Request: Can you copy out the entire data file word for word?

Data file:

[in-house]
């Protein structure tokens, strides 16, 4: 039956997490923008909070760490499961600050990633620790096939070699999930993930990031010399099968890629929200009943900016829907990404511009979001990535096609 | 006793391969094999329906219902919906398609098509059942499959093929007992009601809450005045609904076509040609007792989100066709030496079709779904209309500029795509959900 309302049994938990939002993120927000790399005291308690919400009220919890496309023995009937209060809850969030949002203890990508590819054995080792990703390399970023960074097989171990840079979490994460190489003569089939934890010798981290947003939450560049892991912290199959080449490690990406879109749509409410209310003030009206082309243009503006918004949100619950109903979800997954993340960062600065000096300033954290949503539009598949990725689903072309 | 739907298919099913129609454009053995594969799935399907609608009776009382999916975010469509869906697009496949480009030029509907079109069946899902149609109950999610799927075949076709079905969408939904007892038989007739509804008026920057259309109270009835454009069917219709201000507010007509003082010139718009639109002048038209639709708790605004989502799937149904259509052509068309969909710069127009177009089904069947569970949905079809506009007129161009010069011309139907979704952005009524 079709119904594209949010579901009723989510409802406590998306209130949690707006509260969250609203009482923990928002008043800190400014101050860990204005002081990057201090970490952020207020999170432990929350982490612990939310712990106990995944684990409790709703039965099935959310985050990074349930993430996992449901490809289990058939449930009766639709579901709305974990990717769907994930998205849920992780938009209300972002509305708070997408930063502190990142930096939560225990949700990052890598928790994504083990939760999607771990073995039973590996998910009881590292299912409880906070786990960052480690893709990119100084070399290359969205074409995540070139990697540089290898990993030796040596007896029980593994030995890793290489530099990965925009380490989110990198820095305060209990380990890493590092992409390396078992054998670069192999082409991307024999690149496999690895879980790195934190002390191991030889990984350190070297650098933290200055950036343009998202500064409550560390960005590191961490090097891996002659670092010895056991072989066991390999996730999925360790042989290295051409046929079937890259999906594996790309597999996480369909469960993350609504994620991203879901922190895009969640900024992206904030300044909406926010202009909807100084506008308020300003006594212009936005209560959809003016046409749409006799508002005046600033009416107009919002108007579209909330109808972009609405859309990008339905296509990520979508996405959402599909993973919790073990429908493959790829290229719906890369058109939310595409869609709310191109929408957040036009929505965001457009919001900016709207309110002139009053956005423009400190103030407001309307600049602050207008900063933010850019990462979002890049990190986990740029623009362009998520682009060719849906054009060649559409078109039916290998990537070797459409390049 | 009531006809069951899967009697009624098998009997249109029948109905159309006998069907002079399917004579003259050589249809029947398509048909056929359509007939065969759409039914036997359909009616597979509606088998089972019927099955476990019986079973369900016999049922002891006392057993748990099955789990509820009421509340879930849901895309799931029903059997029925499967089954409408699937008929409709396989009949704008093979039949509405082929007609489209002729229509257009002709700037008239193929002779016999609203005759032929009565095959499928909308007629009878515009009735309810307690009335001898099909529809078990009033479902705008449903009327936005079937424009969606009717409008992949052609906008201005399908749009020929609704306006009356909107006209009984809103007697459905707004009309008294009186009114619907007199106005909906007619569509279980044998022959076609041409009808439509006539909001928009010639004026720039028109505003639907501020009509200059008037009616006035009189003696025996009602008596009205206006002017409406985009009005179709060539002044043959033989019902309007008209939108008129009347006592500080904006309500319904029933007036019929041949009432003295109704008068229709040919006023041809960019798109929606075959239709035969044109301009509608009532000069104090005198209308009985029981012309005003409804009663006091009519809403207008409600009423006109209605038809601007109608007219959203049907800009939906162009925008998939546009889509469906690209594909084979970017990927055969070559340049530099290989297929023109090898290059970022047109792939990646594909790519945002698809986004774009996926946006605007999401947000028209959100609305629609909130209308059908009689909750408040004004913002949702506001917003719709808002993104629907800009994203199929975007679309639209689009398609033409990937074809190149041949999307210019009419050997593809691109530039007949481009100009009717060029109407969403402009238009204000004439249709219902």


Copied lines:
[in-house]
């Protein structure tokens, strides 16, 4: 039956997490923008909070760490499961600050990633620790096939070699999930993930990031010399099968890629929200009943900016829907990404511009979001990535096609 | 006793391969094999329906219902919906398609098509059942499959093929007992009601809450005045609904076509040609007792989100066709030496079709779904209309500029795509959900 309302049994938990939002993120927000790399005291308690919400009220919890496309023995009937209060809850969030949002203890990508590819054995080792990703390399970023960074097989171990840079979490994460190489003569089939934890010798981290947003939450560049892991912290199959080449490690990406879109749509409410209310003030009206082309243009503006918004949100619950109903979800997954993340960062600065000096300033954290949503539009598949990725689903072309 | 739907298919099913129609454009053995594969799935399907609608009776009382999916975010469509869906697009496949480009030029509907079109069946899902149609109950999610799927075949076709079905969408939904007892038989007739509804008026920057259309109270009835454009069917219709201000507010007509003082010139718009639109002048038209639709708790605004989502799937149904259509052509068309969909710069127009177009089904069947569970949905079809506009007129161009010069011309139907979704952005009524 079709119904594209949010579901009723989510409802406590998306209130949690707006509260969250609203009482923990928002008043800190400014101050860990204005002081990057201090970490952020207020999170432990929350982490612990939310712990106990995944684990409790709703039965099935959310985050990074349930993430996992449901490809289990058939449930009766639709579901709305974990990717769907994930998205849920992780938009209300972002509305708070997408930063502190990142930096939560225990949700990052890598928790994504083990939760999607771990073995039973590996998910009881590292299912409880906070786990960052480690893709990119100084070399290359969205074409995540070139990697540089290898990993030796040596007896029980593994030995890793290489530099990965925009380490989110990198820095305060209990380990890493590092992409390396078992054998670069192999082409991307024999690149496999690895879980790195934190002390191991030889990984350190070297650098933290200055950036343009998202500064409550560390960005590191961490090097891996002659670092010895056991072989066991390999996730999925360790042989290295051409046929079937890259999906594996790309597999996480369909469960993350609504994620991203879901922190895009969640900024992206904030300044909406926010202009909807100084506008308020300003006594212009936005209560959809003016046409749409006799508002005046600033009416107009919002108007579209909330109808972009609405859309990008339905296509990520979508996405959402599909993973919790073990429908493959790829290229719906890369058109939310595409869609709310191109929408957040036009929505965001457009919001900016709207309110002139009053956005423009400190103030407001309307600049602050207008900063933010850019990462979002890049990190986990740029623009362009998520682009060719849906054009060649559409078109039916290998990537070797459409390049 | 009531006809069951899967009697009624098998009997249109029948109905159309006998069907002079399917004579003259050589249809029947398509048909056929359509007939065969759409039914036997359909009616597979509606088998089972019927099955476990019986079973369900016999049922002891006392057993748990099955789990509820009421509340879930849901895309799931029903059997029925499967089954409408699937008929409709396989009949704008093979039949509405082929007609489209002729229509257009002709700037008239193929002779016999609203005759032929009565095959499928909308007629009878515009009735309810307690009335001898099909529809078990009033479902705008449903009327936005079937424009969606009717409008992949052609906008201005399908749009020929609704306006009356909107006209009984809103007697459905707004009309008294009186009114619907007199106005909906007619569509279980044998022959076609041409009808439509006539909001928009010639004026720039028109505003639907501020009509200059008037009616006035009189003696025996009602008596009205206006002017409406985009009005179709060539002044043959033989019902309007008209939108008129009347006592500080904006309500319904029933007036019929041949009432003295109704008068229709040919006023041809960019798109929606075959239709035969044109301009509608009532000069104090005198209308009985029981012309005003409804009663006091009519809403207008409600009423006109209605038809601007109608007219959203049907800009939906162009925008998939546009889509469906690209594909084979970017990927055969070559340049530099290989297929023109090898290059970022047109792939990646594909790519945002698809986004774009996926946006605007999401947000028209959100609305629609909130209308059908009689909750408040004004913002949702506001917003719709808002993104629907800009994203199929975007679309639209689009398609033409990937074809190149041949999307210019009419050997593809691109530039007949481009100009009717060029109407969403402009238009204000004439249709219902």